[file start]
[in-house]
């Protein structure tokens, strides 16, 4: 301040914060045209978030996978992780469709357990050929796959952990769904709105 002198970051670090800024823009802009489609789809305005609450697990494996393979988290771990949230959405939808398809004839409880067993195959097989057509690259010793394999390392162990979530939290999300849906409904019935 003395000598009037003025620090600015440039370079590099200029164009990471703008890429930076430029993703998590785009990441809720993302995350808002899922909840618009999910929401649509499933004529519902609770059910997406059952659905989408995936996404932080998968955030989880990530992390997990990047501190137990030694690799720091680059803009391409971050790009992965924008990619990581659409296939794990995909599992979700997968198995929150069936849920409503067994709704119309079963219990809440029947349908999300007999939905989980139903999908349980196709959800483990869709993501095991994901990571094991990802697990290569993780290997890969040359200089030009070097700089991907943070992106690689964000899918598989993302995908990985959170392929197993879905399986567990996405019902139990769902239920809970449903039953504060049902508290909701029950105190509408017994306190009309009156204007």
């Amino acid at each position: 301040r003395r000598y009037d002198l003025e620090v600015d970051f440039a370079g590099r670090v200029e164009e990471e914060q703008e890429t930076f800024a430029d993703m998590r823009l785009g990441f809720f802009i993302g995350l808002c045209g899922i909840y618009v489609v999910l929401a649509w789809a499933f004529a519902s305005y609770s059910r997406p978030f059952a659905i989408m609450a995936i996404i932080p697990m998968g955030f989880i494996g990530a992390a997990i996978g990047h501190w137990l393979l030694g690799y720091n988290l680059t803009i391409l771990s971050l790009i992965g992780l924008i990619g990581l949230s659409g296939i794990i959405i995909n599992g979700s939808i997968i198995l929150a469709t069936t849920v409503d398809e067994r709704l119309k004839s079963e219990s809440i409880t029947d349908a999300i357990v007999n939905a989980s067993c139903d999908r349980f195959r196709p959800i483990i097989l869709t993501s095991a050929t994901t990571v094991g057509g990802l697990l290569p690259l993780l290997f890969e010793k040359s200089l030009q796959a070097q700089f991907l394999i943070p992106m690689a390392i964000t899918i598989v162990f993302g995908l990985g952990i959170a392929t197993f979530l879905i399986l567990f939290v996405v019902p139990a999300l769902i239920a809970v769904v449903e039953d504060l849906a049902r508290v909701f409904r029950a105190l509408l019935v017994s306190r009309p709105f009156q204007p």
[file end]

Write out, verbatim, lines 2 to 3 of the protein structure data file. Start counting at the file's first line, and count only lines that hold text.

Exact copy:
């Protein structure tokens, strides 16, 4: 301040914060045209978030996978992780469709357990050929796959952990769904709105 002198970051670090800024823009802009489609789809305005609450697990494996393979988290771990949230959405939808398809004839409880067993195959097989057509690259010793394999390392162990979530939290999300849906409904019935 003395000598009037003025620090600015440039370079590099200029164009990471703008890429930076430029993703998590785009990441809720993302995350808002899922909840618009999910929401649509499933004529519902609770059910997406059952659905989408995936996404932080998968955030989880990530992390997990990047501190137990030694690799720091680059803009391409971050790009992965924008990619990581659409296939794990995909599992979700997968198995929150069936849920409503067994709704119309079963219990809440029947349908999300007999939905989980139903999908349980196709959800483990869709993501095991994901990571094991990802697990290569993780290997890969040359200089030009070097700089991907943070992106690689964000899918598989993302995908990985959170392929197993879905399986567990996405019902139990769902239920809970449903039953504060049902508290909701029950105190509408017994306190009309009156204007």
């Amino acid at each position: 301040r003395r000598y009037d002198l003025e620090v600015d970051f440039a370079g590099r670090v200029e164009e990471e914060q703008e890429t930076f800024a430029d993703m998590r823009l785009g990441f809720f802009i993302g995350l808002c045209g899922i909840y618009v489609v999910l929401a649509w789809a499933f004529a519902s305005y609770s059910r997406p978030f059952a659905i989408m609450a995936i996404i932080p697990m998968g955030f989880i494996g990530a992390a997990i996978g990047h501190w137990l393979l030694g690799y720091n988290l680059t803009i391409l771990s971050l790009i992965g992780l924008i990619g990581l949230s659409g296939i794990i959405i995909n599992g979700s939808i997968i198995l929150a469709t069936t849920v409503d398809e067994r709704l119309k004839s079963e219990s809440i409880t029947d349908a999300i357990v007999n939905a989980s067993c139903d999908r349980f195959r196709p959800i483990i097989l869709t993501s095991a050929t994901t990571v094991g057509g990802l697990l290569p690259l993780l290997f890969e010793k040359s200089l030009q796959a070097q700089f991907l394999i943070p992106m690689a390392i964000t899918i598989v162990f993302g995908l990985g952990i959170a392929t197993f979530l879905i399986l567990f939290v996405v019902p139990a999300l769902i239920a809970v769904v449903e039953d504060l849906a049902r508290v909701f409904r029950a105190l509408l019935v017994s306190r009309p709105f009156q204007p």